It’s Wednesday, 27 July, 2022 in Portland, Oregon and it is still hot.
Some short things today:
EETimes has an overview of where China’s using graphene and as far as I can tell it’s not sponsored content. Caught my attention because: graphene feels like an example of “technology that’s been on the horizon for ages” and that might turn into a slowly, then all at once, a bit like quantum dots being just everywhere. Or, you know. Branding.
IEEE Spectrum covered weaving your own ferrite core memory, you can get a kit from core64. Caught my attention because: yeah, it stores 64 bits of RAM but the idea of computer-storage-you-can-see and “make infrastructure visible” is intriguing to me.
I wrote/had the thought the other day that infrastructure is that which when you stop believing in it, it goes away
a) it’s a Philip K. Dick reference (Reality is that which, when you stop believing in it, doesn’t go away)
b) Terence Eden reviewed Me++ The Cyborg Self and the Networked City by William J. Mitchell on his blog and pulled this quote out right at the top:
We experience networks at their interfaces, and only worry about the plumbing behind the interfaces when something goes wrong1
c) a Daily Beast op/ed, You’re Going to Miss the Deep State When It’s Gone by David Rothkopf, also published yesterday on 26 July
… and everything collided in my head.
If you stop believing in infrastructure – if you stop tending to it, prioritizing it, maintaining it, if you get too complacent about it, if you give up on caretaking, on housekeeping – then at some point it will break and go away.
Or, rather everything eventually breaks and goes away and everything will whither and die if you wait long enough. There’s the idea that we humans don’t live long enough and don’t remember enough, that people are (partly) complacent about vaccines because nobody remembers how debilitating and devastating polio was (although there’s one person in particular who should know better), so to reinforce my bias, whomst amongst us is surprised when the first polio case in the U.S. since 2013 has just been detected in New York.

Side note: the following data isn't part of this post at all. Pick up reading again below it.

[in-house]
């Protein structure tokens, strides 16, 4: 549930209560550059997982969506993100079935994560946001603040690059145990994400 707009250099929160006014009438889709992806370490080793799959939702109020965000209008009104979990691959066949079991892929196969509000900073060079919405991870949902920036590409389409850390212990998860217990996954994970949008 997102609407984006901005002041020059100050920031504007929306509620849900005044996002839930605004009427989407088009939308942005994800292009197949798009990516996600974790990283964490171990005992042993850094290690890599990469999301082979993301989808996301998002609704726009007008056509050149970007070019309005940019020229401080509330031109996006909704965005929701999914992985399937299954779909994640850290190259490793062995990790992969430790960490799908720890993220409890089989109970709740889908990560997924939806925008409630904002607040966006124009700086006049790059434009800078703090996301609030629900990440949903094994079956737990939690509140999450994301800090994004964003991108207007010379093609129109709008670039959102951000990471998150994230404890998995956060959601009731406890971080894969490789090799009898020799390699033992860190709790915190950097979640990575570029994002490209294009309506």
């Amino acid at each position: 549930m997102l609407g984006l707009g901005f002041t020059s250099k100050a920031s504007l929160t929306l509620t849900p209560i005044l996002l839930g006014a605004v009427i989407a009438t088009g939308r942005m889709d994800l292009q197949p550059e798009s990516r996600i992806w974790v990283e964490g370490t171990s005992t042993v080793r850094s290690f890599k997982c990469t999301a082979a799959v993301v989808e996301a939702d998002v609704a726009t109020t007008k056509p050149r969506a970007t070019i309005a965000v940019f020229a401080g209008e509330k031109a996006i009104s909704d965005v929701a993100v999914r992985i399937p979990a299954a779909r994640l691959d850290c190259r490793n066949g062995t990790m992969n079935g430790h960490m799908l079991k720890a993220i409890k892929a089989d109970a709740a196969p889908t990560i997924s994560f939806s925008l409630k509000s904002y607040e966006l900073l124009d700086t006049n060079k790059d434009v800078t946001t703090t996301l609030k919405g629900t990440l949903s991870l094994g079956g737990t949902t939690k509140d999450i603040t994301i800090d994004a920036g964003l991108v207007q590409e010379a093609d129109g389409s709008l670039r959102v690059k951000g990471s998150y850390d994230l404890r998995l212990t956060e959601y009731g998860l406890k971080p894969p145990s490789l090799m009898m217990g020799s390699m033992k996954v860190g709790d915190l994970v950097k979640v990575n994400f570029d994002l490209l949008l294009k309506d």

Infrastructure doesn’t work (he says, tritely) like love. If you love the infrastructure your lifestyle depends upon then you do not get to set it free (I mean, obviously, you can) and if it loves you too it will come back. It will not come back. That is not how the universe works. Infrastructure is what you get from other people doing work, deliberately, over time, for the benefit of more people (ideally all people) and when those people are othered or hidden, then of course the work involved in it gets devalued.
There’s something here as well in the it just works mantra, the whole designed so well it just does what it’s supposed to do, which is to say when that really works, how much work was involved in it? When you hide so much behind an interface, or even worse you make it so what’s hidden can’t be easily seen, then what happens?
Magic boxes don’t need maintenance although at this point I’m just free associating and some magic boxes do need maintenance in that they need ritual sacrifice or whatever, almost like “the price of having electricity that works in America is a government that shuts down in budget renegotiation every year or so”.
It feels like there should be (I am being lazy here) the sort of visualization that’s here’s everyone required for your city to work, here’s the people, here’s the supply chain, here’s how enormously, mind-bogglingly complex it is. We saw that during COVID (I don’t know why I say that – COVID is still happening) and for a brief optimistic moment there was the thought that perhaps systemic change might happen, that this might be a spasm moment where True Disruption occurs because we all pull together. But things are never that clear, we’re not in a movie.
One thing that’s different in the U.S. from the UK that’s stuck with me is the whole deal with pavements/sidewalks and snow. In the UK, making sure pavements are free of snow is a public responsibility in that, as far as I remember, the government is supposed to do it. But in the U.S., it’s the individual property owner’s responsibility. In the UK, if you trip and fall on the pavement/sidewalk, then it’s probably the council’s fault, I think? But here, you get to sue the property owner. Sometimes. I guess? This has always felt wrong to me, because clearly we all benefit from collectively making sure pavements aren’t tripping hazards.
The funny thing that happens here is that if you live on the right kind of street (or most? I don’t know), then it snows and you might see all your neighbors out there, shoveling snow. And there’s a tiny collective/community moment where you can see someone doing work, and you’re doing work, and it’s super visible. Like, you can see who shoveled and who didn’t. And you have an opportunity to help out if someone can’t do it.
So. Infrastructure. People. Work. Stuck in my head.
That’s it for today. Are you surviving?
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William J. Mitchell, Me++ The Cyborg Self and the Networked City ↩